Novel ACTG1 mutations in patients identified by massively parallel DNA sequencing cause progressive hearing loss

Sci Rep. 2020 Apr 27;10(1):7056. doi: 10.1038/s41598-020-63690-5.


Human ACTG1 mutations are associated with high-frequency hearing loss, and patients with mutations in this gene are good candidates for electric acoustic stimulation. To better understand the genetic etiology of hearing loss cases, massively parallel DNA sequencing was performed on 7,048 unrelated Japanese hearing loss probands. Among 1,336 autosomal dominant hearing loss patients, we identified 15 probands (1.1%) with 13 potentially pathogenic ACTG1 variants. Six variants were novel and seven were previously reported. We collected and analyzed the detailed clinical features of these patients. The average progression rate of hearing deterioration in pure-tone average for four frequencies was 1.7 dB/year from 0 to 50 years age, and all individuals over 60 years of age had severe hearing loss. To better understand the underlying disease-causing mechanism, intracellular localization of wild-type and mutant gamma-actins were examined using the NIH/3T3 fibroblast cell line. ACTG1 mutants p.I34M p.M82I, p.K118M and p.I165V formed small aggregates while p.R37H, p.G48R, p.E241K and p.H275Y mutant gamma-actins were distributed in a similar manner to the WT. From these results, we believe that some part of the pathogenesis of ACTG1 mutations may be driven by the inability of defective gamma-actin to be polymerized into F-actin.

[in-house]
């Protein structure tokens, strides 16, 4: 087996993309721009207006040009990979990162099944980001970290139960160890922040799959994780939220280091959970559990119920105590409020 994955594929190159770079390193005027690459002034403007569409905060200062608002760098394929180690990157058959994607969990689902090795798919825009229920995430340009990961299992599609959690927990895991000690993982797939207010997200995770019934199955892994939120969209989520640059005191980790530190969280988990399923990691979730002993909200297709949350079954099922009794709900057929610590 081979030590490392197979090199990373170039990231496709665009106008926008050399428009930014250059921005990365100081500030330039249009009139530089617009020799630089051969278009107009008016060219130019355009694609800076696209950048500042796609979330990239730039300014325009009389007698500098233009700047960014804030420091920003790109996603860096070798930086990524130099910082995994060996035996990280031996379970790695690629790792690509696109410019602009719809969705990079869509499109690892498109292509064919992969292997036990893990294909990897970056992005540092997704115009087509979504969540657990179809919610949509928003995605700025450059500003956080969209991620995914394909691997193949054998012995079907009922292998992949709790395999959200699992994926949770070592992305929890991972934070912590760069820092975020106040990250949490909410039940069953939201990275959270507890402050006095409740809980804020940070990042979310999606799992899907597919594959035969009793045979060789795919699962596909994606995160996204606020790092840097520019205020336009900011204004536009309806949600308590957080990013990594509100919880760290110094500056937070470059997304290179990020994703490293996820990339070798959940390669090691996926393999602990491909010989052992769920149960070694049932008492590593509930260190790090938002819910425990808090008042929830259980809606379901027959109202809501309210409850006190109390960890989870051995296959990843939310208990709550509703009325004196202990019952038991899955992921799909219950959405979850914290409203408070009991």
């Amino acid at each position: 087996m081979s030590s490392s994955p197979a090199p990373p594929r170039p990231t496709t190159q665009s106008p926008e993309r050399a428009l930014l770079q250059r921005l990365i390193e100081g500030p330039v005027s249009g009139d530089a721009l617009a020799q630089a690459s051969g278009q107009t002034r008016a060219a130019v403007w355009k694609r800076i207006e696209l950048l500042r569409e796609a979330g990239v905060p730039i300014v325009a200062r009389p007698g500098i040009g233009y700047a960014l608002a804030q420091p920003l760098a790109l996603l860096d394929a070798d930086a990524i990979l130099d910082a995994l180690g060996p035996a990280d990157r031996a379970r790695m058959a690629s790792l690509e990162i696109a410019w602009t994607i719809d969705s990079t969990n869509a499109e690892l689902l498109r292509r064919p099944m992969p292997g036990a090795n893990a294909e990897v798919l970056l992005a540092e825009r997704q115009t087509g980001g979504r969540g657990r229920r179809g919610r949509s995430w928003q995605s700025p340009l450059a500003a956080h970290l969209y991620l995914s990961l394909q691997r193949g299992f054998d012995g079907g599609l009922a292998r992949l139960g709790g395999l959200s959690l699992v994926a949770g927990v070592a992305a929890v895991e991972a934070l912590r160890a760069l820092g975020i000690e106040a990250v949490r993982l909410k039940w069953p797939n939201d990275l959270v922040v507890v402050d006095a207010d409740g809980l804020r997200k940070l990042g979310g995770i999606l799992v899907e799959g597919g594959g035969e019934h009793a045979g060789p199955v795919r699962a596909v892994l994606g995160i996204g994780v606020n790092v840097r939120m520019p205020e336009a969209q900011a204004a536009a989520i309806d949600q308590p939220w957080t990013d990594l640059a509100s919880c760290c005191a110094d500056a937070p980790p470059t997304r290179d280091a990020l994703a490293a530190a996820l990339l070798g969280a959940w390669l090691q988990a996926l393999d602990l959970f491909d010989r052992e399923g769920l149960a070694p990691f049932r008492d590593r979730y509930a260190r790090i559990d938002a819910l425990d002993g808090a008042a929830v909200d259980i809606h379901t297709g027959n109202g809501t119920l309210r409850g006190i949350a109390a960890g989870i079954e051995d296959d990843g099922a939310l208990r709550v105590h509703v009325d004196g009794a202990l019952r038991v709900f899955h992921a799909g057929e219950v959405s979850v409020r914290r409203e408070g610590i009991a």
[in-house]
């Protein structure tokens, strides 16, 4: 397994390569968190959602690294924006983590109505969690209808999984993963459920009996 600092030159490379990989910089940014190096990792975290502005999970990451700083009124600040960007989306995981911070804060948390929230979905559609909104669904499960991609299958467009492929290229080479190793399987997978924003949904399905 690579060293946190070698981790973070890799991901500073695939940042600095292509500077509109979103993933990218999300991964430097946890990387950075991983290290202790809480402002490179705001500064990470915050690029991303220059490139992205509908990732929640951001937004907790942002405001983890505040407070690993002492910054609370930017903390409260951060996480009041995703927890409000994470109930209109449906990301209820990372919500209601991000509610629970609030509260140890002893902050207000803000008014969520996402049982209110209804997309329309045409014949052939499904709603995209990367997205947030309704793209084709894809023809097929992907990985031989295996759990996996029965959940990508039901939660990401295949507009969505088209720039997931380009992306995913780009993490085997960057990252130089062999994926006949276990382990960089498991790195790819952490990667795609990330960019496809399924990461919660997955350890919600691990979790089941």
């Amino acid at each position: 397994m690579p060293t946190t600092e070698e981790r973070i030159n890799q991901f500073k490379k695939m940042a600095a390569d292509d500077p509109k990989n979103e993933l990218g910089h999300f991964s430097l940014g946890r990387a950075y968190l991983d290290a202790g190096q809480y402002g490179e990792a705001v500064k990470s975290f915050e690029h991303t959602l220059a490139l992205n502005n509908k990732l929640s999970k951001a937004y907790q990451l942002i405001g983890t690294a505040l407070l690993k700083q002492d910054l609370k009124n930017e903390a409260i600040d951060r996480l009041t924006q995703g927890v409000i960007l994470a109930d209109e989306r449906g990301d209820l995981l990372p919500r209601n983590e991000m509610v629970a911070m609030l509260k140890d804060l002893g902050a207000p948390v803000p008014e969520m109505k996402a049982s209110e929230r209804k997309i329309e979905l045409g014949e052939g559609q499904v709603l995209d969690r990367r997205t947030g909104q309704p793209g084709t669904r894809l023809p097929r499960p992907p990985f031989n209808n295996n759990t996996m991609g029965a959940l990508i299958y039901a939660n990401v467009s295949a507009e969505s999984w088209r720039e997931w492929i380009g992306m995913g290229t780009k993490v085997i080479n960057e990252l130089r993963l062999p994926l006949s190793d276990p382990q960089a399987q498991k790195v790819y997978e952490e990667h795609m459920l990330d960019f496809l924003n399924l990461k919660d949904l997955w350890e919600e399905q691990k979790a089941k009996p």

Publication types

  • Research Support, Non-U.S. Gov't

MeSH terms

  • Actins / genetics*
  • Actins / metabolism
  • Adolescent
  • Adult
  • Animals
  • Child
  • Child, Preschool
  • Female
  • Hearing Loss / genetics*
  • Humans
  • Immunohistochemistry
  • Male
  • Mice
  • Middle Aged
  • Mutation / genetics*
  • Mutation, Missense / genetics
  • NIH 3T3 Cells
  • Sequence Analysis, DNA
  • Young Adult


  • ACTG1 protein, human
  • Actins